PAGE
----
Pagoda roofs have become a trademark symbol of distilleries, even though most distilleries don’t utilize them. They were designed to improve the flow of smoke out of buildings in which peat fires were drying malt and imparting the smoky flavor many drinkers love about Scotch. Even new-build distilleries are being designed with pagoda roofs, as if to raise a distillery locator flag. I’m not against it, because there is a rich history behind their architecture.
For Deanston distillery, their history isn’t with malt distilling, so there’s not a pagoda roof in sight. Historically, the site was used as a cotton mill. For many years, the mill provided local jobs, education opportunities for children, and even at one point printed its own currency. Sadly, cotton milling in Scotland was not sustainable because other countries could offer the same at much cheaper costs. When the mill closed, the locals soon realized that the location was ideal for distilling. Sitting on the banks of River Teith, less than 10 miles from historic Stirling, at the entry point for Loch Lomond and the Trossachs National Park, the distillery site was perfect. They had access to an abundance of fast-flowing fresh water that could be used for both production and energy creation, roads to easily access raw materials, and a building that could fit large-scale distillation equipment with no problem. So, in 1966, the facility was opened for malt whisky distillation.
There are many ways in which Deanston whisky is unique. First of all, the four large water wheels that were used to power the mill were replaced with hydro turbines that now provide all the power the site requires. In fact, the internal power plant is so efficient that there is a surplus of electricity, which is sold to the national grid.
The whisky itself is superb. Deanston uses only Scottish barley for production, unlike many other distilleries that have been forced to outsource grain from England, France, and various other European countries. This was one of the first distilleries to receive organic certification for the limited production of an organic whisky that should hit the market shortly. The 10-ton open-top mash tun is the biggest of its kind in Scotland. Only liquid yeast is used in their incredibly long fermentation (100+ hours) to produce large quantities of esters that create fruity notes which are compounded in their two beautiful spirits stills with large bulbs and nearly horizontal lyne arms to encourage reflux.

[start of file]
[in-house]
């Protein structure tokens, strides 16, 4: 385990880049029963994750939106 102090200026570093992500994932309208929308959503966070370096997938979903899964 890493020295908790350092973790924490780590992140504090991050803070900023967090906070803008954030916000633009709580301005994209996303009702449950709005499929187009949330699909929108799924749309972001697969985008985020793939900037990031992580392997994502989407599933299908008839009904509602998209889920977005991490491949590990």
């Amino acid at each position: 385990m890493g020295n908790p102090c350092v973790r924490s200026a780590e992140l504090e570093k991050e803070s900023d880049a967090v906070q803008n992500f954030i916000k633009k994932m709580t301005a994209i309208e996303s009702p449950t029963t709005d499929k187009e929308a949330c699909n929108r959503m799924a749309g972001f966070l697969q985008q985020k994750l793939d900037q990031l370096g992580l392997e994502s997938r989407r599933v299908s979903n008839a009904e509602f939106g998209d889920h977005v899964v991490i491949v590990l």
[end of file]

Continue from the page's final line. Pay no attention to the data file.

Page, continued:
What is really interesting, though, is the temperature stability during maturation. Most distillery warehouses battle temperature changes from floor to ceiling that will alter maturation. Deanston’s warehouses don’t have this problem because there is very little temperature variation. The result is a more controlled maturation environment that keeps their high-quality product consistent from year to year.
And how could I forget the product reformation and honesty policy at Deanston? We used to carry Deanston before they rebranded, reformatted, and vowed to be completely honest with consumers. Before that, there was very little interest. Actually, there was none. We didn’t sell a single bottle in two years. The makeover project has been incredibly successful so far and we want to get behind their philosophy, as it is synonymous with Astor’s. Everything is handcrafted by people, not computers. None of their whisky is filtered and caramel color is never added. “Simple, handcrafted, natural” is the motto that is printed on their label. New? Not really, but most certainly approved. Try them here.